Holly Fern

Latin name: Polystichum lonchitis

Family: Dryopteridaceae

Holly ferns are an evergreen, long-lived, slightly spikey fern. They are well suited to the Yorkshire Dales as they like the deep grikes of open limestone pavement habitats at high altitudes and summer temperatures that aren’t too high!

The core area for Holly fern in the UK is northern and western Scotland above 600m. But it also has important localised populations above 180m in central Scotland, western Ireland and northern England. In the Yorkshire Dales National Park most records were found on limestone pavement habitats in Malhamdale and Ribblesdale.

Between 2004 and 2011, experienced local naturalists, the Yorkshire Fern Group and the Botanical Society the British Isles (BSBI) have carried out Holly fern surveys. These have contributed towards the BSBI Threatened Plants Project nationally. We were delighted to find this rare species alive and well on a number of sites in the Dales. Now that more is known about the local populations the appropriate habitat management can be encouraged in these areas including appropriate grazing levels.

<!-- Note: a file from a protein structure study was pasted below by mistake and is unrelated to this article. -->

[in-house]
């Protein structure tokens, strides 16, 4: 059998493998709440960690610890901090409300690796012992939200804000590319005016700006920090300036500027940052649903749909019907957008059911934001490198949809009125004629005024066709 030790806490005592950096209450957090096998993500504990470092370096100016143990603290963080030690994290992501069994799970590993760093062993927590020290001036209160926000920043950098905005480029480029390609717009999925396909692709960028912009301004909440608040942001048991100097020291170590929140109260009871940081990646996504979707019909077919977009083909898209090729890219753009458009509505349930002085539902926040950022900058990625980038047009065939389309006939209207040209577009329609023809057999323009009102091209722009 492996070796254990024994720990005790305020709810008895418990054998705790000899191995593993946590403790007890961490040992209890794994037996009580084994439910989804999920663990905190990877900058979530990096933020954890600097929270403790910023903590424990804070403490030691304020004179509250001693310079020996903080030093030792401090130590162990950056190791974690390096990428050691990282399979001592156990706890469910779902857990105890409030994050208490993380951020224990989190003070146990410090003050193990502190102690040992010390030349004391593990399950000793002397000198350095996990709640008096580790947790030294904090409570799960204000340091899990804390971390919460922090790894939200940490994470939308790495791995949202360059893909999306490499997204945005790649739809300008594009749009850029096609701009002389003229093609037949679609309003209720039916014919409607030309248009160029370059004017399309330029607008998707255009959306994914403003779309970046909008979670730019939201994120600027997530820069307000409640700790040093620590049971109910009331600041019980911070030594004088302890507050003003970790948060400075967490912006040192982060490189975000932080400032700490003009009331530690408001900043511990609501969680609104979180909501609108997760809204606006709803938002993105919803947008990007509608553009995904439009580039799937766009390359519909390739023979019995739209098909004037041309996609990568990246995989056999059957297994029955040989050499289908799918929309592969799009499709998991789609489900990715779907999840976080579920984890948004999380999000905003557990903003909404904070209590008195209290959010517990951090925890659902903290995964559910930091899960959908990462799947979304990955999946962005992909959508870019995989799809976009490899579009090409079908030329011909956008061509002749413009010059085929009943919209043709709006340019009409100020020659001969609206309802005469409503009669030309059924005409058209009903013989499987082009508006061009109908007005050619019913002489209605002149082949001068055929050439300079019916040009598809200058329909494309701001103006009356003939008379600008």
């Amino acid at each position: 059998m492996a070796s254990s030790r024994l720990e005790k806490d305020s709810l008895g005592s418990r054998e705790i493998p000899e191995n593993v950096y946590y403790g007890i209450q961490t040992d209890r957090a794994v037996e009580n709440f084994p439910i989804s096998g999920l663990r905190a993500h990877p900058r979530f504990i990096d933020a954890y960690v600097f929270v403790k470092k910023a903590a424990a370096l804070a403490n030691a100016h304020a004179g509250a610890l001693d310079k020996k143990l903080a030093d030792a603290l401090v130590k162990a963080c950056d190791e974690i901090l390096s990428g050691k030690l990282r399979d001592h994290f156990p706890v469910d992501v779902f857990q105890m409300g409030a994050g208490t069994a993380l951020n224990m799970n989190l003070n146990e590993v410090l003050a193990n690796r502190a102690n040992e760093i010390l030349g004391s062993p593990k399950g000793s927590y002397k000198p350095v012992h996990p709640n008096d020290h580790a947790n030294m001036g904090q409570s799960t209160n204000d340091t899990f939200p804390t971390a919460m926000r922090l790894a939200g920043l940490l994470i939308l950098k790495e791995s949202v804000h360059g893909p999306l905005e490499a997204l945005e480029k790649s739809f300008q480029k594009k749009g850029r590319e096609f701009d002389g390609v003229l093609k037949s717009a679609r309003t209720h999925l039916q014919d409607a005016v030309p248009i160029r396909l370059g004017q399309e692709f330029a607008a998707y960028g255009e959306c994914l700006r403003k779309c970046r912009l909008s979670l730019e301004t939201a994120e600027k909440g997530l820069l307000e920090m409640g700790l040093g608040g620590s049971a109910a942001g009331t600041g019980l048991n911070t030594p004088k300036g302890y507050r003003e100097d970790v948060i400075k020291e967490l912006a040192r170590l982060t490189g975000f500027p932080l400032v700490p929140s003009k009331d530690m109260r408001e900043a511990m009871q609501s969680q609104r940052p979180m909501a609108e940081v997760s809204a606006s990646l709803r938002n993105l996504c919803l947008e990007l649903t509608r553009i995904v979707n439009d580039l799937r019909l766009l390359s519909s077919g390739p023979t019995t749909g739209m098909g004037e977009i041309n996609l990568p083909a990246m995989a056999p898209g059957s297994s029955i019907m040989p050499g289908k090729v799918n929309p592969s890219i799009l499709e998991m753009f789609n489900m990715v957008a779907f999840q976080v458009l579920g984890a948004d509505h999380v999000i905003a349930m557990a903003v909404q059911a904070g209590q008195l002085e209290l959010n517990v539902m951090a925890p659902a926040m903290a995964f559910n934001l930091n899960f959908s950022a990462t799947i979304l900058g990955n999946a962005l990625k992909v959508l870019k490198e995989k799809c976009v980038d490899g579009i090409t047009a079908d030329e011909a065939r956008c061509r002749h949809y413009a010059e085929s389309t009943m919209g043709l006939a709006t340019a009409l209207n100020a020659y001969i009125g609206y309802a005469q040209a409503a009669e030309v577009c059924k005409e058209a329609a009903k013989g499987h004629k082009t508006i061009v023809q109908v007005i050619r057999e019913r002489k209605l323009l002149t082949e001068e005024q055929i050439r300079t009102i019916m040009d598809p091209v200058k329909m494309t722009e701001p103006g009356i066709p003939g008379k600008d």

At risk?

Its status on the Vascular Plant Red Data List for Great Britain (2005) is Vulnerable. It is a UKBAP priority species, in the BSBI's National Threatened Plants Project and is a Local BAP species in Nature in the Dales: 2020 Vision. There is a concern that populations of Holly fern may decline significantly should predicted models of global temperature rise be realised.

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Wharfedale in Yorkshire is a valley favoured by nature and enriched by romance. From 'Wharfedale' by Ella Pontefract & Marie Hartley

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